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Public health is declining due to the increase in chronic lifestyle-related diseases. These diseases can be prevented and even reversed. However, this requires a sustainable behavioural change to be successful.

Many people, although they have already heard about “healthy lifestyles,” nevertheless are still unclear why but especially how to start changing their lifestyle habits. Following a healthy lifestyle has been irrefutably proven to have great health benefits in terms of primary prevention, i.e., before the onset, or secondary prevention, i.e., when the disease has already occurred, of many chronic-degenerative diseases.

In particular, there is strong scientific evidence that a healthy lifestyle has beneficial effects on the primary and secondary prevention of cardiovascular diseases, such as myocardial infarction, high blood pressure, angina and heart failure; diseases such as diabetes and the metabolic syndrome; and cancer, particularly breast and colon cancer.

The situation becomes more complicated and delicate than when it comes to us young people. Convincing a teenager that drinking alcohol, or smoking, or eating improperly will jeopardize his or her health in the future is no easy feat; young people live in the present, and the concept of prevention can be difficult to get across, but there are role models and figures to whom the teenager turns with confidence who can influence a teen’s choices.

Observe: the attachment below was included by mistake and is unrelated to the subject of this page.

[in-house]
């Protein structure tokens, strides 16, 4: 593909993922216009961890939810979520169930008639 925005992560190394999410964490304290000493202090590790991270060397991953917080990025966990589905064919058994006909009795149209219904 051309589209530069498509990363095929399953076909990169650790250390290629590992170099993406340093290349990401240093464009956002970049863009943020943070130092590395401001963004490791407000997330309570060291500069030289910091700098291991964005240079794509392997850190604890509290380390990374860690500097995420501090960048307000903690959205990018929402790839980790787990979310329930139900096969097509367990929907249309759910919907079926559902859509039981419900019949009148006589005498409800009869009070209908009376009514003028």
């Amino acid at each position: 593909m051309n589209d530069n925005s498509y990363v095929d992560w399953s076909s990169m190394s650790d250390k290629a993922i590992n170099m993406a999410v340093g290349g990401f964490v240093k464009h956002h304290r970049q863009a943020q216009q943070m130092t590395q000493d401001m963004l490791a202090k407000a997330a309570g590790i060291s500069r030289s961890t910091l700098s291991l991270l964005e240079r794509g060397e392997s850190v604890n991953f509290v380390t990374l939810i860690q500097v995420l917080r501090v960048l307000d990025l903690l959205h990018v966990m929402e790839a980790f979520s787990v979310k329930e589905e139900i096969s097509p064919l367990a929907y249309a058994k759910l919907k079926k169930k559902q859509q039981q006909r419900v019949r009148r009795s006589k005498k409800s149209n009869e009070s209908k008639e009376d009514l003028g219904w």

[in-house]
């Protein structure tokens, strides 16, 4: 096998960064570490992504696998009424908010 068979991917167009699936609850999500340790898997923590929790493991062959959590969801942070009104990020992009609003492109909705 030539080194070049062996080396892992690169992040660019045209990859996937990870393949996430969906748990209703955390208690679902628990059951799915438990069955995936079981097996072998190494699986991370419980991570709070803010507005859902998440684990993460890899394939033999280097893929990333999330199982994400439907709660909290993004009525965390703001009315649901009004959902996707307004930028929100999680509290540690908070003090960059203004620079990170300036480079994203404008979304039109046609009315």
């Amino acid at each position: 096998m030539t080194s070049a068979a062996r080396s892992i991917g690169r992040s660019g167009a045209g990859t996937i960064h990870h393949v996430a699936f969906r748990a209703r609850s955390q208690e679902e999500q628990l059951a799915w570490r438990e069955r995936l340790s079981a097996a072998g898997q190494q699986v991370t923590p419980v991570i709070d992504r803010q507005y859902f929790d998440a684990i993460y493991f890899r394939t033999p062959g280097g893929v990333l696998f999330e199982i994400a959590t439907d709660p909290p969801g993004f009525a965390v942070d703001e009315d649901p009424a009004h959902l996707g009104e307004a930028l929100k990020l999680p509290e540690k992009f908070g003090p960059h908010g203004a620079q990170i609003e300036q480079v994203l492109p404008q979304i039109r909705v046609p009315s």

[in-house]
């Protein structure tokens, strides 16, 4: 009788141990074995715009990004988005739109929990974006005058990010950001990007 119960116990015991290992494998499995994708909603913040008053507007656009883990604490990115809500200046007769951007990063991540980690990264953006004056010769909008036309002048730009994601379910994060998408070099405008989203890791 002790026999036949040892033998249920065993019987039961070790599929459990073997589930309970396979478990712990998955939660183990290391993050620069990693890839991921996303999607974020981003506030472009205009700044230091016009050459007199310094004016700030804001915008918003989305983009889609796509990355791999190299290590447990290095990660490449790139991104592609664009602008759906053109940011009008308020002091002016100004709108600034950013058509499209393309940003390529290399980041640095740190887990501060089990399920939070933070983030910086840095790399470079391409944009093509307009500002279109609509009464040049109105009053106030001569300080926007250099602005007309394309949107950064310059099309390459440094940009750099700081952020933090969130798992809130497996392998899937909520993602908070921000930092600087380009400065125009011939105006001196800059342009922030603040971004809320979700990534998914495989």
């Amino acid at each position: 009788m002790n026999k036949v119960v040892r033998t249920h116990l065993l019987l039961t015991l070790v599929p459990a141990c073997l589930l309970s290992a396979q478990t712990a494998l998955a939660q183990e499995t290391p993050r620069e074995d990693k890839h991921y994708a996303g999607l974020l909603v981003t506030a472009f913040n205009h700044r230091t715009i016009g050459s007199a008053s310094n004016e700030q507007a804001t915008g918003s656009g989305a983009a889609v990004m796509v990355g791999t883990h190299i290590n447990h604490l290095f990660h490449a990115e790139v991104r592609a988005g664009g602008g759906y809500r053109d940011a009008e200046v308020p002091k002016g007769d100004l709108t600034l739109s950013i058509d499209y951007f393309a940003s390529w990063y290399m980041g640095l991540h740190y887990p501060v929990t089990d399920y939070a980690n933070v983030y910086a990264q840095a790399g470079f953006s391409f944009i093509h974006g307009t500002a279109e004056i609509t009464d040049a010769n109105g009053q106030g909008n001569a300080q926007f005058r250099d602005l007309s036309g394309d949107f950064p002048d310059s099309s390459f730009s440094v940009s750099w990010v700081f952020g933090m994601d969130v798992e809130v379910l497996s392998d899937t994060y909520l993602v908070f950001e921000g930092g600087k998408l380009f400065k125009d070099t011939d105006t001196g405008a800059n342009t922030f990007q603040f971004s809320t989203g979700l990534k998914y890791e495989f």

I think that understanding the essence of a healthy lifestyle is not just about being exercised, but is a broader and more complex concept really means learning to listen to one’s body and mind by going beyond stereotypes and social conventions. So eating well leads to loving your physique and consequently keeping it fit by training, at the same time your mind will benefit because it will be healthy and well-trained. All of course must be well coordinated with the ‘environment and nature around us.
Article written by the student Gabriele Macrina